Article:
Those who warble on about how unsafe it all is, are doing so in the total absence of good data.

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Re: Bill Nye on nuclear

Postby bobbo_the_Pragmatist » Mon Apr 24, 2017 4:19 am

Lance: so, you have NO EXAMPLE/PROOF of storage technology for pu-239 that will last for 500K years?

............unless you mean just dumping it into the ocean? BUT even that is not "proven safe" in any sense of the word.

Slight recap: Matt informs us that pu-239 can be made safe in 300 years if it is used as a fuel for a new generation of Nuke reactors. Please note that I suggested that such Nuke Reactors should be built and used EVEN IF ECONOMICALLY NOT VIABLE, just to remove that waste. Yeah...I know....its "ME" that is the extremist here.

Looks to me we do have "the answer" to the Nuke Issue and it is politics stopping it from happening. What should happen?.....Removal of Nuke Waste to agreed upon safe locations with an adoption of Green Energy asap. As basica English escapes so many, asap includes using Nuke as a transition but not as a vested long term source. SOLAR ENERGY..... is properly sized to accommodate the non-productive times and places. I very much favor hydrogen gas/liquid storage and transfer and use as a basic fuel in place of oil/coal.

Nuke is not needed. Fossil Fuels are not needed. That is the tech age we need to adopt: ASAP. (((Yes...ASAP means gubment artificial supports and encouragement over asap which means only market forces as they variously play out.)))
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Re: Bill Nye on nuclear

Postby Lance Kennedy » Mon Apr 24, 2017 5:58 am

Bobbo

The idea of no nukes and no fossil fuels at any cost is just too savage. It is a variation on your hair shirt philosophy of environmentalism. I disagree.

Humans matter. Human welfare matters. Giving people food and housing, and all the things they need really does matter. Making enormous sacrifices in order to avoid nuclear power, and to avoid using fossil fuels carries too high a price.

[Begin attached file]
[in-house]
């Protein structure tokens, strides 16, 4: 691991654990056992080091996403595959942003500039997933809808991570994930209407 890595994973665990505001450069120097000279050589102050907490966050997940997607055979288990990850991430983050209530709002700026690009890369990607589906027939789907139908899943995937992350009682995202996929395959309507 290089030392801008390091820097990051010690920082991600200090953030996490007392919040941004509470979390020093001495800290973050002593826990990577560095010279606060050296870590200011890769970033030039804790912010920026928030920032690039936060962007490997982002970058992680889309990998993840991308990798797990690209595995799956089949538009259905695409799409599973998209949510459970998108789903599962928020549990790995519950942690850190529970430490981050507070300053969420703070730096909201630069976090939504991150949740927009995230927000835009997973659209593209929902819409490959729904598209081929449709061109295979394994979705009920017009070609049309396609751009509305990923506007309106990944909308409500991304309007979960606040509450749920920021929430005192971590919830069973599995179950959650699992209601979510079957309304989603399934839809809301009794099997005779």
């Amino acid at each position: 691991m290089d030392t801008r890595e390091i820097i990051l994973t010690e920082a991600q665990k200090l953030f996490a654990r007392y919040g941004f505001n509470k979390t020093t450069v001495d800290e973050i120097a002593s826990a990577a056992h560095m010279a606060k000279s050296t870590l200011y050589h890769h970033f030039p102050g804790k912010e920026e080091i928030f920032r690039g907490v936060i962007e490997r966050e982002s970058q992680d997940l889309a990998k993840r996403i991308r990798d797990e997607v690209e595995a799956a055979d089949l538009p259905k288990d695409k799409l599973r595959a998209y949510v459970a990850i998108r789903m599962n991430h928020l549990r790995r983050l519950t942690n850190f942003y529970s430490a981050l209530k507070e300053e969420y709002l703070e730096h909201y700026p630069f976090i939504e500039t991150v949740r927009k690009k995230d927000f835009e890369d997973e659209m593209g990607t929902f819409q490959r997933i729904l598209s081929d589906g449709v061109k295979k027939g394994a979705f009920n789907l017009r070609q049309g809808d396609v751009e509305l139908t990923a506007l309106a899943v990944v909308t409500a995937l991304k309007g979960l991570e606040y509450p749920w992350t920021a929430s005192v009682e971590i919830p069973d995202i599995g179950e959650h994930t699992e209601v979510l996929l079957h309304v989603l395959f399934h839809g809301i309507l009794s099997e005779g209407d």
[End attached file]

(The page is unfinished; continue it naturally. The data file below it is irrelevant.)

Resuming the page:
Neither is necessary. Replacing fossil fuels is an excellent long term goal, but it needs to be done in a managed and careful way. The first priority is to work on eliminating coal, which delivers the highest burden of greenhouse gases per unit energy released. Oil and gas delivers twice as much energy per gigatonne of CO2 emitted. So replacing the coal with oil and gas will halve the emissions. But half of all electricity on planet Earth is produced by coal burning power stations. We cannot simply use solar or wind power to replace it. Even gas would be inadequate. So the only way we can get the kind of steady base load electricity production the world needs is nuclear. Or else we are stuck with coal, and a rapidly warming planet.

Incidentally, saying the plutonium will last half a million year is kinda crazy. The half life is 24,000 years. Within less than 100,000 years, the amount left is one sixteenth. But plutonium is a small part of nuclear waste. Most is much shorter half life isotopes. 10,000 years is enough to reduce the radioactivity to the point where it is seriously unlikely to cause harm. Any number of burial options will keep it out of trouble that long.

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Re: Bill Nye on nuclear

Postby bobbo_the_Pragmatist » Mon Apr 24, 2017 6:11 am

You don't read real too good.
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Re: Bill Nye on nuclear

Postby ElectricMonk » Mon Apr 24, 2017 8:18 am

Anti-Nukes groups are not the same as anti-nuclear power groups.
Neither does the number of groups indicate their political influence.

But the energy sector is huge, has armies of well-paid lobbyists and provides something everyone depends on.
It is flat-out wrong to suggest that the only obstacle to safe long-term storage of radioactive material is due to the political influence of non-governmental groups.

LK, I can't help noticing that you haven't addressed the failure of past storage facilities to adequately provide protection from leaks, etc.

And I find your talk of substances being "unlikely to cause harm" in 10,000 years time to be completely irrelevant: we are humans, not tectonic plates, so these are timescales that simply don't mean anything to us.
I've come up with a set of rules that describe our reactions to technologies:
Spoiler:
1. Anything that is in the world when you’re born is normal and ordinary and is just a natural part of the way the world works.
2. Anything that's invented between when you’re fifteen and thirty-five is new and exciting and revolutionary and you can probably get a career in it.
3. Anything invented after you're thirty-five is against the natural order of things.
- Douglas Adams